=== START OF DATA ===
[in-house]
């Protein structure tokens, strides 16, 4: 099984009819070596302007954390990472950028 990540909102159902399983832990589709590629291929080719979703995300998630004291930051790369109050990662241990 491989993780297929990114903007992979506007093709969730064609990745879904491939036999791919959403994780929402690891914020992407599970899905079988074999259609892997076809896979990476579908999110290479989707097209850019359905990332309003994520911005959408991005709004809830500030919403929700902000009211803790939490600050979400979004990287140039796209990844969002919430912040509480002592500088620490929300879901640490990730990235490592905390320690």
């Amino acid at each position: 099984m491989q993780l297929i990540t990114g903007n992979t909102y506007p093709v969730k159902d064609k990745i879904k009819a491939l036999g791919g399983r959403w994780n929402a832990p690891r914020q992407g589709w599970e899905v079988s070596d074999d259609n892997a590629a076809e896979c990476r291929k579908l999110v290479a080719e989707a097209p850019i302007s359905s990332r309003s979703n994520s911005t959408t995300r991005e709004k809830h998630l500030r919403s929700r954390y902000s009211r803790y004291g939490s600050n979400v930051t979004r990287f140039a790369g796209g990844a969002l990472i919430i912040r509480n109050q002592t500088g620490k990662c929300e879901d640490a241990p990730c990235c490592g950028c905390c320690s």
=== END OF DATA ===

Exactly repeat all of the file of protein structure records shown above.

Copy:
[in-house]
């Protein structure tokens, strides 16, 4: 099984009819070596302007954390990472950028 990540909102159902399983832990589709590629291929080719979703995300998630004291930051790369109050990662241990 491989993780297929990114903007992979506007093709969730064609990745879904491939036999791919959403994780929402690891914020992407599970899905079988074999259609892997076809896979990476579908999110290479989707097209850019359905990332309003994520911005959408991005709004809830500030919403929700902000009211803790939490600050979400979004990287140039796209990844969002919430912040509480002592500088620490929300879901640490990730990235490592905390320690």
């Amino acid at each position: 099984m491989q993780l297929i990540t990114g903007n992979t909102y506007p093709v969730k159902d064609k990745i879904k009819a491939l036999g791919g399983r959403w994780n929402a832990p690891r914020q992407g589709w599970e899905v079988s070596d074999d259609n892997a590629a076809e896979c990476r291929k579908l999110v290479a080719e989707a097209p850019i302007s359905s990332r309003s979703n994520s911005t959408t995300r991005e709004k809830h998630l500030r919403s929700r954390y902000s009211r803790y004291g939490s600050n979400v930051t979004r990287f140039a790369g796209g990844a969002l990472i919430i912040r509480n109050q002592t500088g620490k990662c929300e879901d640490a241990p990730c990235c490592g950028c905390c320690s």